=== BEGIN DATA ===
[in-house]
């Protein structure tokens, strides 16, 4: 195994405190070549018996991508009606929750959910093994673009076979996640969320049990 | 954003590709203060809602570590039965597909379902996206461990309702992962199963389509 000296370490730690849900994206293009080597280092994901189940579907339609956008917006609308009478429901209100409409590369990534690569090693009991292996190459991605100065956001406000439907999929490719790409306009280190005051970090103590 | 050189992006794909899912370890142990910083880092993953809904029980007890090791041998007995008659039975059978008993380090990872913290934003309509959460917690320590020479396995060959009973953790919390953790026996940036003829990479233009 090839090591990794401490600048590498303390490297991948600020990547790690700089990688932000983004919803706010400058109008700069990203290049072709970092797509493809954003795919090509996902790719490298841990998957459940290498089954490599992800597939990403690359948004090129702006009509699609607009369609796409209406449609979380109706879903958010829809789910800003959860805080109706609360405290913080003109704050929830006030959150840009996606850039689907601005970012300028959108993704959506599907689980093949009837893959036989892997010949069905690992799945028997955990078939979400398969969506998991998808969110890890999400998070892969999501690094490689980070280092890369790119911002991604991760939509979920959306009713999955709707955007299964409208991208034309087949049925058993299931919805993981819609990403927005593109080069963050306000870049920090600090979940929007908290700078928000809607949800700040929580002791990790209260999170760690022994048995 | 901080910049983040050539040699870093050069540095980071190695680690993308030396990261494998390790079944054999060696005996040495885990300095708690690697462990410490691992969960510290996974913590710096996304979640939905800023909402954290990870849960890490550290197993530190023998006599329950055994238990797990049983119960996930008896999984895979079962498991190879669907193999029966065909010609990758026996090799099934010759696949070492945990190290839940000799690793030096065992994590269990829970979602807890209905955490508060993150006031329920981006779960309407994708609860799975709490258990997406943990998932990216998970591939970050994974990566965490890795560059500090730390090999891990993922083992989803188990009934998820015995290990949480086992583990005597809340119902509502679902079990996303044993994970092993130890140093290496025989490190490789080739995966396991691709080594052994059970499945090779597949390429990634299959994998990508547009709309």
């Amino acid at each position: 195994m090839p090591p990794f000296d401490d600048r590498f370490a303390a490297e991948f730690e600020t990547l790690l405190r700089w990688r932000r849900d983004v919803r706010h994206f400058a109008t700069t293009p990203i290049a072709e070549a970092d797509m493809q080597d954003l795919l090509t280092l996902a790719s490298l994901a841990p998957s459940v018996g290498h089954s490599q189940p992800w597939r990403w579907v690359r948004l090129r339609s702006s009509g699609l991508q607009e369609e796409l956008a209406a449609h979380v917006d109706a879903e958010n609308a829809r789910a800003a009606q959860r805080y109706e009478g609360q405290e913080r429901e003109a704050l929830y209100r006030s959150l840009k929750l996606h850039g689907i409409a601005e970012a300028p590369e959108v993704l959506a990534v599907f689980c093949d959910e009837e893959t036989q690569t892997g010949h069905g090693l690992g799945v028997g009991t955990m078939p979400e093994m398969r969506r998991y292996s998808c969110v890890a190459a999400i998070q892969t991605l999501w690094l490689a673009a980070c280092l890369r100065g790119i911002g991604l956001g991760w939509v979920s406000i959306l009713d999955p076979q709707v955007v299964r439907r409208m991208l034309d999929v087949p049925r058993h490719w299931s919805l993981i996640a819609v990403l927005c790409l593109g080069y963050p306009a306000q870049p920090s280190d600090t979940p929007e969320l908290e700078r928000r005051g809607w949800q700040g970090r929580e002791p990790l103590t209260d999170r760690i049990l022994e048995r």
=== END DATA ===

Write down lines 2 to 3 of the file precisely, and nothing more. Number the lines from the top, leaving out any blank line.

């Protein structure tokens, strides 16, 4: 195994405190070549018996991508009606929750959910093994673009076979996640969320049990 | 954003590709203060809602570590039965597909379902996206461990309702992962199963389509 000296370490730690849900994206293009080597280092994901189940579907339609956008917006609308009478429901209100409409590369990534690569090693009991292996190459991605100065956001406000439907999929490719790409306009280190005051970090103590 | 050189992006794909899912370890142990910083880092993953809904029980007890090791041998007995008659039975059978008993380090990872913290934003309509959460917690320590020479396995060959009973953790919390953790026996940036003829990479233009 090839090591990794401490600048590498303390490297991948600020990547790690700089990688932000983004919803706010400058109008700069990203290049072709970092797509493809954003795919090509996902790719490298841990998957459940290498089954490599992800597939990403690359948004090129702006009509699609607009369609796409209406449609979380109706879903958010829809789910800003959860805080109706609360405290913080003109704050929830006030959150840009996606850039689907601005970012300028959108993704959506599907689980093949009837893959036989892997010949069905690992799945028997955990078939979400398969969506998991998808969110890890999400998070892969999501690094490689980070280092890369790119911002991604991760939509979920959306009713999955709707955007299964409208991208034309087949049925058993299931919805993981819609990403927005593109080069963050306000870049920090600090979940929007908290700078928000809607949800700040929580002791990790209260999170760690022994048995 | 901080910049983040050539040699870093050069540095980071190695680690993308030396990261494998390790079944054999060696005996040495885990300095708690690697462990410490691992969960510290996974913590710096996304979640939905800023909402954290990870849960890490550290197993530190023998006599329950055994238990797990049983119960996930008896999984895979079962498991190879669907193999029966065909010609990758026996090799099934010759696949070492945990190290839940000799690793030096065992994590269990829970979602807890209905955490508060993150006031329920981006779960309407994708609860799975709490258990997406943990998932990216998970591939970050994974990566965490890795560059500090730390090999891990993922083992989803188990009934998820015995290990949480086992583990005597809340119902509502679902079990996303044993994970092993130890140093290496025989490190490789080739995966396991691709080594052994059970499945090779597949390429990634299959994998990508547009709309």
């Amino acid at each position: 195994m090839p090591p990794f000296d401490d600048r590498f370490a303390a490297e991948f730690e600020t990547l790690l405190r700089w990688r932000r849900d983004v919803r706010h994206f400058a109008t700069t293009p990203i290049a072709e070549a970092d797509m493809q080597d954003l795919l090509t280092l996902a790719s490298l994901a841990p998957s459940v018996g290498h089954s490599q189940p992800w597939r990403w579907v690359r948004l090129r339609s702006s009509g699609l991508q607009e369609e796409l956008a209406a449609h979380v917006d109706a879903e958010n609308a829809r789910a800003a009606q959860r805080y109706e009478g609360q405290e913080r429901e003109a704050l929830y209100r006030s959150l840009k929750l996606h850039g689907i409409a601005e970012a300028p590369e959108v993704l959506a990534v599907f689980c093949d959910e009837e893959t036989q690569t892997g010949h069905g090693l690992g799945v028997g009991t955990m078939p979400e093994m398969r969506r998991y292996s998808c969110v890890a190459a999400i998070q892969t991605l999501w690094l490689a673009a980070c280092l890369r100065g790119i911002g991604l956001g991760w939509v979920s406000i959306l009713d999955p076979q709707v955007v299964r439907r409208m991208l034309d999929v087949p049925r058993h490719w299931s919805l993981i996640a819609v990403l927005c790409l593109g080069y963050p306009a306000q870049p920090s280190d600090t979940p929007e969320l908290e700078r928000r005051g809607w949800q700040g970090r929580e002791p990790l103590t209260d999170r760690i049990l022994e048995r």